Merck moves on, but Vioxx remains a shadow

Tribune Media Services columnist

Q: Now that my shares of Merck & Co. have revived, should I sell them? --K.R., via the Internet

A: As it tries to put the problems from its once-popular painkiller Vioxx behind it, the drug giant is moving boldly forward.

Merck has agreed to pay $1.1 billion to acquire Sirna Therapeutics Inc., a developer of drugs based on the RNA interference technology that attempts to silence the activity of some genes. This creates potential for drugs to target disease-related genes, in particular those contributing to cancer. Two U.S. biologists received the Nobel Prize in medicine for research in that field last month.

Furthermore, the Food and Drug Administration has approved Merck's drug Januvia to treat Type-2 diabetes. It is the first in a new class of DPP-4 inhibitors that enhance the body's own ability to lower glucose.

Cervical-cancer vaccine Gardasil is seen as having the potential for blockbuster sales worldwide and its asthma drug Singular has been selling well. So have cholesterol drugs Vytorin and Zetia that it sells in a joint venture with Schering-Plough Corp.

Shares of Merck (MRK) are up 43 percent this year following a loss of 1 percent last year and a 30 percent loss in 2004. The financial specter of the once-popular painkiller Vioxx looms large.

Merck recently took a hefty charge for potential legal costs related to withdrawal of Vioxx, which had been linked to increased heart attack risk. Though it has won some early cases, the company faces 23,800 lawsuits from former users. It promises to fight them all.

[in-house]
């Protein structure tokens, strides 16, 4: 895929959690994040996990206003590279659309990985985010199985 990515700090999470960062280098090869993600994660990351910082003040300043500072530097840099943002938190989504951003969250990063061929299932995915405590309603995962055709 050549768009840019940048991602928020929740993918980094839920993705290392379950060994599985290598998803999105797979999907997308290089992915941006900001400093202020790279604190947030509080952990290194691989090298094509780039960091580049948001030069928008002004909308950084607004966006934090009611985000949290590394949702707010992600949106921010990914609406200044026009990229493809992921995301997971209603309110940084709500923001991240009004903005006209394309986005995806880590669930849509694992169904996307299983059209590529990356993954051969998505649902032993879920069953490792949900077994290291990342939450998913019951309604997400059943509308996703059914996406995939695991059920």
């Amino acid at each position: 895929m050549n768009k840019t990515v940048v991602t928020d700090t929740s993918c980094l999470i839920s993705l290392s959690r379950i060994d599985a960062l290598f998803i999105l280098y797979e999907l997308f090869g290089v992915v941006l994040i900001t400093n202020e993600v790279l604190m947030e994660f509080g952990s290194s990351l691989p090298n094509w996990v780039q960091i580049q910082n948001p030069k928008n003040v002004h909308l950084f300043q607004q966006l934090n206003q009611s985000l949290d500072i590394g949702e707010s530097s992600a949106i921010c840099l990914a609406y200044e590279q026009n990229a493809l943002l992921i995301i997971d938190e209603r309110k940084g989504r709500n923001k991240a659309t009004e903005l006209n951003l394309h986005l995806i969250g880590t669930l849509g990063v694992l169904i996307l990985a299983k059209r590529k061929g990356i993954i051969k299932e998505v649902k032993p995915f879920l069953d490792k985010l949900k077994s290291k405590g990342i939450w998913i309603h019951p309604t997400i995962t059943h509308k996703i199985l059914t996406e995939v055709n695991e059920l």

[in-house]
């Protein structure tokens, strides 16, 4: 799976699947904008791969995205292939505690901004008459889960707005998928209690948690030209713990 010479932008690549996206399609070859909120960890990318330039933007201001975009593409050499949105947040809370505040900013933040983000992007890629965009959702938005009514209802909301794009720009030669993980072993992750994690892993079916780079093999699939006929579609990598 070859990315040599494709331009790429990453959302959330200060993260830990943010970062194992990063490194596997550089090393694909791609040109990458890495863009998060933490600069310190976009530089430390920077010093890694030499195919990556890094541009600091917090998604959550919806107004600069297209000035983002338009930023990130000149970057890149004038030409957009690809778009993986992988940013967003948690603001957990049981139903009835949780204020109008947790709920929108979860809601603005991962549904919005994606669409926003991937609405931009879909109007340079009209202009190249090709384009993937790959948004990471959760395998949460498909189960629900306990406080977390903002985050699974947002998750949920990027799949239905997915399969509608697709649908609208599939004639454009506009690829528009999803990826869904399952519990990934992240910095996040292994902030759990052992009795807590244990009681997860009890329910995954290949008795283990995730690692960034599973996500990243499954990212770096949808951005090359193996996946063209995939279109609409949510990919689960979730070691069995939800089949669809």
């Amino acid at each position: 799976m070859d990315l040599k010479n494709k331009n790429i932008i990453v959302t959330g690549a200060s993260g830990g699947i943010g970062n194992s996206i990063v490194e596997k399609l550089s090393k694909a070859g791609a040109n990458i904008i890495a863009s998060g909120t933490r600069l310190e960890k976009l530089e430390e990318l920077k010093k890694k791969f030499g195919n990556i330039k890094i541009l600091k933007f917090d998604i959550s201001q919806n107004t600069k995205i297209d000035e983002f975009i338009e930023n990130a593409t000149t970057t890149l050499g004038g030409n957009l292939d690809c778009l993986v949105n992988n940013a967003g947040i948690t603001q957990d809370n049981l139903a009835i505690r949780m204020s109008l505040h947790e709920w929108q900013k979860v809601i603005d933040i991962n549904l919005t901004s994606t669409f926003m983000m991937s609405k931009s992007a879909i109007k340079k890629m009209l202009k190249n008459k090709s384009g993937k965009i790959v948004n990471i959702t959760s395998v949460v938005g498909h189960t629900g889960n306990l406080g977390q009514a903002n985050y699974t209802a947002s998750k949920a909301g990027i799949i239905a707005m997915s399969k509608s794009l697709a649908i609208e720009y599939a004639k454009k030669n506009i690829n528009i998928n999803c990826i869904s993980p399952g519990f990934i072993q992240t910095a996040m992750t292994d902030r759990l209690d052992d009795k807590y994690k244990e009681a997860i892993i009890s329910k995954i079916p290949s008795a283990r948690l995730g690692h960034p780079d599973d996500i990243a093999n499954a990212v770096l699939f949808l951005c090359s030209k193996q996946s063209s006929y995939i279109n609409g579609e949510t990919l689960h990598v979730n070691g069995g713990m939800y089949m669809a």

Third-quarter profits fell 34 percent, not only due to those legal fees, but also from declining sales of its Zocor cholesterol drug, which lost patent protection this year and faces generic competition.

As analysts weigh its earnings prospects against its legal issues, consensus rating of Merck stock from the Wall Street analysts who track it is a "hold," according to Thomson Financial. That consists of three "strong buys," six "buys," 13 "holds," one "underperform" and one "sell."

As part of restructuring that began after Richard Clark became chief executive last year, Merck eliminated 500 jobs in the third quarter. It has cut 3,900 jobs since last fall and plans to reduce its workforce by 7,000 by the end of 2008.

Merck earnings are expected to decline 1.2 percent this year versus a projected 10.7 percent increase for the major drug manufacturing industry. Next year's estimated 2 percent increase compares with an 11 percent gain expected industrywide. The projected five-year annualized return of 5 percent compares to the 9 percent forecast for its peers.

Q: I am a conservative investor wondering about Aegis Value Fund. --L.M., via the Internet

A: It focuses on small companies that have been given the cold shoulder by investors.

The emphasis on small is mostly because it's hard to find many mid- and large-cap stocks that sell for considerably less than their underlying value. As the fund trolls for such unloved stocks, it is keeping 22 percent of its portfolio in cash.